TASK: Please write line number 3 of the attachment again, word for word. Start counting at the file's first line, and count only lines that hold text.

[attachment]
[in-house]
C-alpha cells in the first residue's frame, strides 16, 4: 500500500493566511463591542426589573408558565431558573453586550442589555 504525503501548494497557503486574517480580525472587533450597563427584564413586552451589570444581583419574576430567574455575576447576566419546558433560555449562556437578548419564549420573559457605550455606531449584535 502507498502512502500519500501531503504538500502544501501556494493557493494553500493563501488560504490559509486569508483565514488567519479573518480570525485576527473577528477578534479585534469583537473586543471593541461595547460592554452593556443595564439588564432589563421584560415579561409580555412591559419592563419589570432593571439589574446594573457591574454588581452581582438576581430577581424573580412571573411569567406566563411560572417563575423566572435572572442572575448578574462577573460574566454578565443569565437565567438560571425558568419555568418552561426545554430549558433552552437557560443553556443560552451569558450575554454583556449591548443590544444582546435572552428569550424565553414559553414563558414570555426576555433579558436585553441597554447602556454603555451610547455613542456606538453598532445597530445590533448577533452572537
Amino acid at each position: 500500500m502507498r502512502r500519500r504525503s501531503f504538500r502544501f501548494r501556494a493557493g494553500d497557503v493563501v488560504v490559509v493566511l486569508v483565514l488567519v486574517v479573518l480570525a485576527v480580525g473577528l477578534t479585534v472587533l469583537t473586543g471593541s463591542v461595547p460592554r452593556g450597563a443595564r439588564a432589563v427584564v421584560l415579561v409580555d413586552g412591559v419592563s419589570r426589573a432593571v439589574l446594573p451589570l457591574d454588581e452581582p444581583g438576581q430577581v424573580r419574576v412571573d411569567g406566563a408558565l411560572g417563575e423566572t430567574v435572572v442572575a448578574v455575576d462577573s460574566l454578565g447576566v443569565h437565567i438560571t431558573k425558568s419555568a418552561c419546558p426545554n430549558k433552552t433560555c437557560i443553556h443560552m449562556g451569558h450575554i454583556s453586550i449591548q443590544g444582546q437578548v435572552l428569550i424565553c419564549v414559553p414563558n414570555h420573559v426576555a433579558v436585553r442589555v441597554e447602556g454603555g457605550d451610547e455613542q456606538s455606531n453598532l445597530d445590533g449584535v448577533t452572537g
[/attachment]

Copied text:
Amino acid at each position: 500500500m502507498r502512502r500519500r504525503s501531503f504538500r502544501f501548494r501556494a493557493g494553500d497557503v493563501v488560504v490559509v493566511l486569508v483565514l488567519v486574517v479573518l480570525a485576527v480580525g473577528l477578534t479585534v472587533l469583537t473586543g471593541s463591542v461595547p460592554r452593556g450597563a443595564r439588564a432589563v427584564v421584560l415579561v409580555d413586552g412591559v419592563s419589570r426589573a432593571v439589574l446594573p451589570l457591574d454588581e452581582p444581583g438576581q430577581v424573580r419574576v412571573d411569567g406566563a408558565l411560572g417563575e423566572t430567574v435572572v442572575a448578574v455575576d462577573s460574566l454578565g447576566v443569565h437565567i438560571t431558573k425558568s419555568a418552561c419546558p426545554n430549558k433552552t433560555c437557560i443553556h443560552m449562556g451569558h450575554i454583556s453586550i449591548q443590544g444582546q437578548v435572552l428569550i424565553c419564549v414559553p414563558n414570555h420573559v426576555a433579558v436585553r442589555v441597554e447602556g454603555g457605550d451610547e455613542q456606538s455606531n453598532l445597530d445590533g449584535v448577533t452572537g